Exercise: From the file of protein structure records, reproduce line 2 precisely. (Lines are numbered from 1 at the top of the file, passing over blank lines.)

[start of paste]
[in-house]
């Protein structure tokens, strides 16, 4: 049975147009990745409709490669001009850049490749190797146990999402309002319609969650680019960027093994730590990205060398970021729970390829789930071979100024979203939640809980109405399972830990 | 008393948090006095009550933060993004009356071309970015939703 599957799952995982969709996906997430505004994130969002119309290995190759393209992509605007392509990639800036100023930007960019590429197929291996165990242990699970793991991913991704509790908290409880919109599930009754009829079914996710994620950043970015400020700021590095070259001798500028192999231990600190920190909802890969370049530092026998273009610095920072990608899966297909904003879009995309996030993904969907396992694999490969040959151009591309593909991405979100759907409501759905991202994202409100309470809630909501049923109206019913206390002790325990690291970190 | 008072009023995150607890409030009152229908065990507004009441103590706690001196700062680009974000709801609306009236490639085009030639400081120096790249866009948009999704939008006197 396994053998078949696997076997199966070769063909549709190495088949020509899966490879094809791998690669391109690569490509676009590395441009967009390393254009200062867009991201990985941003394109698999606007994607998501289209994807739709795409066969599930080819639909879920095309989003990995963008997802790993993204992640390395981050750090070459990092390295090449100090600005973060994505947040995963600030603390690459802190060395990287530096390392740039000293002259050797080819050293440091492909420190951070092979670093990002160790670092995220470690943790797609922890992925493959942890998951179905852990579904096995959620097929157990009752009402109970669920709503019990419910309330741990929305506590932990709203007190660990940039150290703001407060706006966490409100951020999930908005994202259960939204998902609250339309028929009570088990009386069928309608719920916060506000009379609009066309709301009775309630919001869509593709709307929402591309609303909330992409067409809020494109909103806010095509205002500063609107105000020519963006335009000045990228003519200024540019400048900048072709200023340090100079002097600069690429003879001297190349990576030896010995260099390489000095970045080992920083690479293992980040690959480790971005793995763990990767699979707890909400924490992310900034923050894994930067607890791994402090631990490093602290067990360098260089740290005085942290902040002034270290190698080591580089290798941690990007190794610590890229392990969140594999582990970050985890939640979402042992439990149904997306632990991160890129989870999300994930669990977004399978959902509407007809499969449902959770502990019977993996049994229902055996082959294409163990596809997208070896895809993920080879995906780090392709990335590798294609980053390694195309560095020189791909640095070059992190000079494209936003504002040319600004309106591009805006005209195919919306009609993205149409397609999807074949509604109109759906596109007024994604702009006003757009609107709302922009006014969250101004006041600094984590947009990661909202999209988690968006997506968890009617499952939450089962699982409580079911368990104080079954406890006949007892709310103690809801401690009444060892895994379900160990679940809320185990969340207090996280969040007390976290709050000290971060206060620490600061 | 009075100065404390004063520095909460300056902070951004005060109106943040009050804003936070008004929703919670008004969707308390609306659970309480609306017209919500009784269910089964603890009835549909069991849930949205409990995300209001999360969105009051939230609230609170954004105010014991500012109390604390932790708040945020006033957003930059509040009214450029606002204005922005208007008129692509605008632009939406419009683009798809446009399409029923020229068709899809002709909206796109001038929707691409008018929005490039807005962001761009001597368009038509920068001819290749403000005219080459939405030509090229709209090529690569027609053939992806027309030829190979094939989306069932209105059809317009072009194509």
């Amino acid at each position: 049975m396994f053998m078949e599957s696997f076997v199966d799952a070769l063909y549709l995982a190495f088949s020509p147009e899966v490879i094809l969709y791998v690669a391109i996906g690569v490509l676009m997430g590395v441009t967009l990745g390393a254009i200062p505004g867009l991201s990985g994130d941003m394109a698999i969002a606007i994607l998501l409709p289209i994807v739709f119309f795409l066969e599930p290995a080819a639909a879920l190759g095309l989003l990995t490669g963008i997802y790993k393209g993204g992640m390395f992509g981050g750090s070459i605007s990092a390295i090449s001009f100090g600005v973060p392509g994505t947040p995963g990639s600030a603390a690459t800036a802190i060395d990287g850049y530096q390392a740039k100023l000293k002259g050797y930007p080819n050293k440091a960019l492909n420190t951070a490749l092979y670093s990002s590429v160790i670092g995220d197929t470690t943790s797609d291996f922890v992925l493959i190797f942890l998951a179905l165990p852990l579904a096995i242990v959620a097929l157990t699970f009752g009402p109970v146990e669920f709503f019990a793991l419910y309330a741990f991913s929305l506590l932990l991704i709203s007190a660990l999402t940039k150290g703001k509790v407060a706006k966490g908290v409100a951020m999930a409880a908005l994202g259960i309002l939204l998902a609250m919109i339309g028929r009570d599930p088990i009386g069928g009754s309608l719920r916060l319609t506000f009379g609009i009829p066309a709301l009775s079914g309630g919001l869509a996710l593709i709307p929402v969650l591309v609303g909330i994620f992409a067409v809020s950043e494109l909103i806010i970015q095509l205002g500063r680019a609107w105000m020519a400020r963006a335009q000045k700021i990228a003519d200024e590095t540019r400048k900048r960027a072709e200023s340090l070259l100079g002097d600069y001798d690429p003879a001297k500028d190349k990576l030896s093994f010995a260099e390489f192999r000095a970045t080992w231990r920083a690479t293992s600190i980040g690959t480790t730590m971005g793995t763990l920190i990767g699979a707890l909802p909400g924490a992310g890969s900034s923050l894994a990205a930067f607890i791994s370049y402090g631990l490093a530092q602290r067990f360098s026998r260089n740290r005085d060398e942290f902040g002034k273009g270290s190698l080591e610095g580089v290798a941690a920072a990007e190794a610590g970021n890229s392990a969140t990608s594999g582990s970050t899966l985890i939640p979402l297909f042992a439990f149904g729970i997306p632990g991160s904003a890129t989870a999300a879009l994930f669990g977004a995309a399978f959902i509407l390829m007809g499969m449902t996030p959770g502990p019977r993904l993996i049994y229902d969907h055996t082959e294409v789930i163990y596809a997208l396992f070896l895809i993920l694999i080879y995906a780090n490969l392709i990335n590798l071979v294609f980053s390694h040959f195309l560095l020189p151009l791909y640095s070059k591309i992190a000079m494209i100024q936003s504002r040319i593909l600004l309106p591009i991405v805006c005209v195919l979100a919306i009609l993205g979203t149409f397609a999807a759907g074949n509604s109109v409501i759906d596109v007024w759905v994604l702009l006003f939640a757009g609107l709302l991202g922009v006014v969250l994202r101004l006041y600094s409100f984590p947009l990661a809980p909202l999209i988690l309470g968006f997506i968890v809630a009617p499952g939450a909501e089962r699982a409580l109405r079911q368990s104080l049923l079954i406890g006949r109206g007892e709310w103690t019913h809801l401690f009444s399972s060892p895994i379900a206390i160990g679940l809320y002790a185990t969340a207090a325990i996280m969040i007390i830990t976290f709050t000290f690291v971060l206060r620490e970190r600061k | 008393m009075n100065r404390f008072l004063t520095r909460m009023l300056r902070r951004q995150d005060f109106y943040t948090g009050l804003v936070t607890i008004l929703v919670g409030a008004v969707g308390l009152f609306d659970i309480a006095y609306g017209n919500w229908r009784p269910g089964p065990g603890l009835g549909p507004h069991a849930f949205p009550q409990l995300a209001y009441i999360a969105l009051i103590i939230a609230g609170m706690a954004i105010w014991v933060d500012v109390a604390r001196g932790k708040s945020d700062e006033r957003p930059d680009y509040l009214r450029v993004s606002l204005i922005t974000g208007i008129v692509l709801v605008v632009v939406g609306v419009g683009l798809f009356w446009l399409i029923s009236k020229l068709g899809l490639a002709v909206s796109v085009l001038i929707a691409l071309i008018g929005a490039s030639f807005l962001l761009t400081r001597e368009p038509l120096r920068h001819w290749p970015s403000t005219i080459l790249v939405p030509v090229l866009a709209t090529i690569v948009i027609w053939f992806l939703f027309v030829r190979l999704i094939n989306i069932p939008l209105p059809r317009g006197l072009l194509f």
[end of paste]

């Protein structure tokens, strides 16, 4: 049975147009990745409709490669001009850049490749190797146990999402309002319609969650680019960027093994730590990205060398970021729970390829789930071979100024979203939640809980109405399972830990 | 008393948090006095009550933060993004009356071309970015939703 599957799952995982969709996906997430505004994130969002119309290995190759393209992509605007392509990639800036100023930007960019590429197929291996165990242990699970793991991913991704509790908290409880919109599930009754009829079914996710994620950043970015400020700021590095070259001798500028192999231990600190920190909802890969370049530092026998273009610095920072990608899966297909904003879009995309996030993904969907396992694999490969040959151009591309593909991405979100759907409501759905991202994202409100309470809630909501049923109206019913206390002790325990690291970190 | 008072009023995150607890409030009152229908065990507004009441103590706690001196700062680009974000709801609306009236490639085009030639400081120096790249866009948009999704939008006197 396994053998078949696997076997199966070769063909549709190495088949020509899966490879094809791998690669391109690569490509676009590395441009967009390393254009200062867009991201990985941003394109698999606007994607998501289209994807739709795409066969599930080819639909879920095309989003990995963008997802790993993204992640390395981050750090070459990092390295090449100090600005973060994505947040995963600030603390690459802190060395990287530096390392740039000293002259050797080819050293440091492909420190951070092979670093990002160790670092995220470690943790797609922890992925493959942890998951179905852990579904096995959620097929157990009752009402109970669920709503019990419910309330741990929305506590932990709203007190660990940039150290703001407060706006966490409100951020999930908005994202259960939204998902609250339309028929009570088990009386069928309608719920916060506000009379609009066309709301009775309630919001869509593709709307929402591309609303909330992409067409809020494109909103806010095509205002500063609107105000020519963006335009000045990228003519200024540019400048900048072709200023340090100079002097600069690429003879001297190349990576030896010995260099390489000095970045080992920083690479293992980040690959480790971005793995763990990767699979707890909400924490992310900034923050894994930067607890791994402090631990490093602290067990360098260089740290005085942290902040002034270290190698080591580089290798941690990007190794610590890229392990969140594999582990970050985890939640979402042992439990149904997306632990991160890129989870999300994930669990977004399978959902509407007809499969449902959770502990019977993996049994229902055996082959294409163990596809997208070896895809993920080879995906780090392709990335590798294609980053390694195309560095020189791909640095070059992190000079494209936003504002040319600004309106591009805006005209195919919306009609993205149409397609999807074949509604109109759906596109007024994604702009006003757009609107709302922009006014969250101004006041600094984590947009990661909202999209988690968006997506968890009617499952939450089962699982409580079911368990104080079954406890006949007892709310103690809801401690009444060892895994379900160990679940809320185990969340207090996280969040007390976290709050000290971060206060620490600061 | 009075100065404390004063520095909460300056902070951004005060109106943040009050804003936070008004929703919670008004969707308390609306659970309480609306017209919500009784269910089964603890009835549909069991849930949205409990995300209001999360969105009051939230609230609170954004105010014991500012109390604390932790708040945020006033957003930059509040009214450029606002204005922005208007008129692509605008632009939406419009683009798809446009399409029923020229068709899809002709909206796109001038929707691409008018929005490039807005962001761009001597368009038509920068001819290749403000005219080459939405030509090229709209090529690569027609053939992806027309030829190979094939989306069932209105059809317009072009194509």